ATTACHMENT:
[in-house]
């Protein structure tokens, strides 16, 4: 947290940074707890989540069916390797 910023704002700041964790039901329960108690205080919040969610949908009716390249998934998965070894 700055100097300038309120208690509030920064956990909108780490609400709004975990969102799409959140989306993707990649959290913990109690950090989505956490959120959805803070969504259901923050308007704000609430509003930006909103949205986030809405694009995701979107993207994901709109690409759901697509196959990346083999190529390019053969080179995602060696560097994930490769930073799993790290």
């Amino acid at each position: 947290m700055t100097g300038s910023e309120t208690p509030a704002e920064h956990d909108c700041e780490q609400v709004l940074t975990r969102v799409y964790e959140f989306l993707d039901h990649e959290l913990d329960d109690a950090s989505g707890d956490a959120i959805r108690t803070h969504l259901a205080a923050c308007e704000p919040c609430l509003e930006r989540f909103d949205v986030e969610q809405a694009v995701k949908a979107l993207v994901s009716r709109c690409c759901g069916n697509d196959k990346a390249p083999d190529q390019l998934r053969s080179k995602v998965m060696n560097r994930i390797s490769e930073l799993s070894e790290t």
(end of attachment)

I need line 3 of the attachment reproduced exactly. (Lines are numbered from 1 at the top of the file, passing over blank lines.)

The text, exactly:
């Amino acid at each position: 947290m700055t100097g300038s910023e309120t208690p509030a704002e920064h956990d909108c700041e780490q609400v709004l940074t975990r969102v799409y964790e959140f989306l993707d039901h990649e959290l913990d329960d109690a950090s989505g707890d956490a959120i959805r108690t803070h969504l259901a205080a923050c308007e704000p919040c609430l509003e930006r989540f909103d949205v986030e969610q809405a694009v995701k949908a979107l993207v994901s009716r709109c690409c759901g069916n697509d196959k990346a390249p083999d190529q390019l998934r053969s080179k995602v998965m060696n560097r994930i390797s490769e930073l799993s070894e790290t």